Scientists know that the onset of psoriasis is tied to genetic as well as environmental factors. While more than a dozen genes are believed to be linked to psoriasis, simply having the genes for psoriasis is not enough to trigger the condition.
Currently it is thought that about 10% of the population has the genetic make-up to provide for the onset of psoriasis, yet we see only 2-3% of the population actually develop the condition. So another factor is believed to be involved. This factor is referred to as "environmental," and while research shows that genetics play a much greater role than the environment in increasing the risk for developing the condition, both factors are important. Psoriasis studies involving identical and fraternal twins show that the incidence of twins both developing psoriasis occurs at a significantly lower rate in Australia than in the US, suggesting that environmental factors do have an important role to play in the onset of the disease. (The sun is stronger in Australia, and as sunlight is known to improve the condition, an interaction is believed to be taking place.)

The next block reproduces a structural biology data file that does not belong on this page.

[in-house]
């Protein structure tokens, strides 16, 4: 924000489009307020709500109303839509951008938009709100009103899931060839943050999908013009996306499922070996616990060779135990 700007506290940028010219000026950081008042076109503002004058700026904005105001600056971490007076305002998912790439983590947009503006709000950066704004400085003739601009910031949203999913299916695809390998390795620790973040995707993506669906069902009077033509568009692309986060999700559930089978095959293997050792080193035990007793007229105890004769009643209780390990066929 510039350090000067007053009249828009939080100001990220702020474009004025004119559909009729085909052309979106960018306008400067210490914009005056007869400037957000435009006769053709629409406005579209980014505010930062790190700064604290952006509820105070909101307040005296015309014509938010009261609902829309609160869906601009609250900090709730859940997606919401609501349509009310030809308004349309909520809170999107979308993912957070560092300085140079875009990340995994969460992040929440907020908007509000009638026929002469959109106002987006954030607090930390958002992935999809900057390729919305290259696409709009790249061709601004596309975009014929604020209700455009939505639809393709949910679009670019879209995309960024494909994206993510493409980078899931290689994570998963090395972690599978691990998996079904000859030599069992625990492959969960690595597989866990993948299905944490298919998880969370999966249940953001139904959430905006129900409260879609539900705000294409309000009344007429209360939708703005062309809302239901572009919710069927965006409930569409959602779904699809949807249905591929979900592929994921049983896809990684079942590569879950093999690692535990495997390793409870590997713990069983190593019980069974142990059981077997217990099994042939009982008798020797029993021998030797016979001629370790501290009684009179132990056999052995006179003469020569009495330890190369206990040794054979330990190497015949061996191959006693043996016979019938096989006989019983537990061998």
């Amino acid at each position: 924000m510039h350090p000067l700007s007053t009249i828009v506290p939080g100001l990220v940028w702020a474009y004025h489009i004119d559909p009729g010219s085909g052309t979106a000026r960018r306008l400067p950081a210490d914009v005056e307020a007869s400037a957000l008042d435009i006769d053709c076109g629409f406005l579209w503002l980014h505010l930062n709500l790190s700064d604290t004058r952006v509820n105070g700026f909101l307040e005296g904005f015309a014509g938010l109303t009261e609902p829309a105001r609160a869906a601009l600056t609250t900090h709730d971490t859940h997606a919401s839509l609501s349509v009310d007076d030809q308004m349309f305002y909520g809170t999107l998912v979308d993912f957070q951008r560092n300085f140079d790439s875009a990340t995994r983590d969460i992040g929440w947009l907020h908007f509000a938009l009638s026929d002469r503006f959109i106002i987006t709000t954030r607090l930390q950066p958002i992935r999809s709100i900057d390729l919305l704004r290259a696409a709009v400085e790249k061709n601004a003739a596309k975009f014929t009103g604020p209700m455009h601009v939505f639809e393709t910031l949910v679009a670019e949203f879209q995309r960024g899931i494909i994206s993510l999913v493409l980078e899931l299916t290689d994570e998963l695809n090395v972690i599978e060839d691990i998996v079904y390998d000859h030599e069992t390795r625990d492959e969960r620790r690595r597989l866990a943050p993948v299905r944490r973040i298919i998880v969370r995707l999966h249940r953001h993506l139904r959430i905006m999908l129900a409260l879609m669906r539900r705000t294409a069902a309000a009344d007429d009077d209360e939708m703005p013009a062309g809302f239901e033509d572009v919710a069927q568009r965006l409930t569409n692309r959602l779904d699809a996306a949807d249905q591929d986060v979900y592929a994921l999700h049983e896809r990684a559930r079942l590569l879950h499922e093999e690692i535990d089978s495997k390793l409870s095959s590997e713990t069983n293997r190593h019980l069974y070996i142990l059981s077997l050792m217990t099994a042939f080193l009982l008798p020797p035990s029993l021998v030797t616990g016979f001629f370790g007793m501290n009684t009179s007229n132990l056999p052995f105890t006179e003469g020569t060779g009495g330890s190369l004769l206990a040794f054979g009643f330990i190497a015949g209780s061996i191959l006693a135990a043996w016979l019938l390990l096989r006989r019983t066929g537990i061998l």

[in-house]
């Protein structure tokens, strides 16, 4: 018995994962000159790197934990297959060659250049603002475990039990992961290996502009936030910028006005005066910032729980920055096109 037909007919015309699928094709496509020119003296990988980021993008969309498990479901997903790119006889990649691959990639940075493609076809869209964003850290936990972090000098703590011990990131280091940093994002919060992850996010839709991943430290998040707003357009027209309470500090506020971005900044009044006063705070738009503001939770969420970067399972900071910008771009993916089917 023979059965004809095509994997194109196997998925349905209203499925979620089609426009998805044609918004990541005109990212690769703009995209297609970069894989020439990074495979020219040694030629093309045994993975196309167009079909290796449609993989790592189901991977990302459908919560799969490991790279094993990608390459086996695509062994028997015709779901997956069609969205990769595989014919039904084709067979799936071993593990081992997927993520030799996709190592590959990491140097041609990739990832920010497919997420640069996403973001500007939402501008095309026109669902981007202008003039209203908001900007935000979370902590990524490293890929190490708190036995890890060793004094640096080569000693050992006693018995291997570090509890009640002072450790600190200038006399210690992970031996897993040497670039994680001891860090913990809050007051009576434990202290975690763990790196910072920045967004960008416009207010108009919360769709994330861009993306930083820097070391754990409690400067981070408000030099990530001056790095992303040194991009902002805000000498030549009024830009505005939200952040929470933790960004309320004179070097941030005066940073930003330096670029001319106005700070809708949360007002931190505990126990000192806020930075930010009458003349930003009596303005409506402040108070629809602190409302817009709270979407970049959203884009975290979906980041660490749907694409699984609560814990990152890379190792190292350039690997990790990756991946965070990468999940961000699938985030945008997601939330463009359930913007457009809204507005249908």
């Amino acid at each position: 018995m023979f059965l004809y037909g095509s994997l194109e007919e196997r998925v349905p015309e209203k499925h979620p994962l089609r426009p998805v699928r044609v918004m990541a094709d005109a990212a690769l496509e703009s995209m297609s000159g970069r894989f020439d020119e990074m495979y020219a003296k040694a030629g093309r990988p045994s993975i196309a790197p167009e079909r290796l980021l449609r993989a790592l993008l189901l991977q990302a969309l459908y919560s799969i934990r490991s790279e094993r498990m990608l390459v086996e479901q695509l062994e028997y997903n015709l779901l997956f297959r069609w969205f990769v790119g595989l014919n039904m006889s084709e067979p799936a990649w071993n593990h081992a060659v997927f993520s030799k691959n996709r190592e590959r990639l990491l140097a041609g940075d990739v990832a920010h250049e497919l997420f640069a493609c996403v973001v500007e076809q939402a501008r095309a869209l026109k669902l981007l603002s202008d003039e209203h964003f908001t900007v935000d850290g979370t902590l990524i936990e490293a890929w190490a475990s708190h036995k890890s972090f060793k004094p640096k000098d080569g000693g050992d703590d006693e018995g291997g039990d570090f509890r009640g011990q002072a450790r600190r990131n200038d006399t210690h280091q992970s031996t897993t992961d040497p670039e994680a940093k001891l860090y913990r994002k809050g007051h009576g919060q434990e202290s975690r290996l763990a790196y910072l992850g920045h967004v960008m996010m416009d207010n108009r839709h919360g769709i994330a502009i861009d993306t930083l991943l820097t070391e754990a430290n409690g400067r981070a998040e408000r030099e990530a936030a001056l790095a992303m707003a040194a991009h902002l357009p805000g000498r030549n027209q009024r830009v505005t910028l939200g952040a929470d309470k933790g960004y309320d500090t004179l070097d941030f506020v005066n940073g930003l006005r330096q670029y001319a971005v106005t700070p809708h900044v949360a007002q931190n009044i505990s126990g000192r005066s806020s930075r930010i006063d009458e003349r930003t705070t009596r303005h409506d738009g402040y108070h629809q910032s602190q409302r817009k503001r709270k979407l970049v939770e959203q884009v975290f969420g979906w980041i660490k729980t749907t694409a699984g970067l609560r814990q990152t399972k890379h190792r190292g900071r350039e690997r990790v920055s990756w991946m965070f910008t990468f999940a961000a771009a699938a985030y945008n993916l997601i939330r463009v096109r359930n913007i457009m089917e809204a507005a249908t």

And what do we mean by environmental factors? These can be related to the actual physical environment (as in the study above involving Australian twins) but can also include various external factors (i.e., those that are non-genetic) such as exposure to infection or stress; smoking; alcoholism; harsh soaps; an injury; or a reaction to certain medications.
Experts do know that psoriasis tends to run in families, and the risk of developing the condition is higher if a close family member develops the disease. Research into the genetic and hereditary component of psoriasis continues. If you have psoriasis, you and your family may wish to participate in studies to help further research. If so, talk to your doctor about what's involved and how to find more information.
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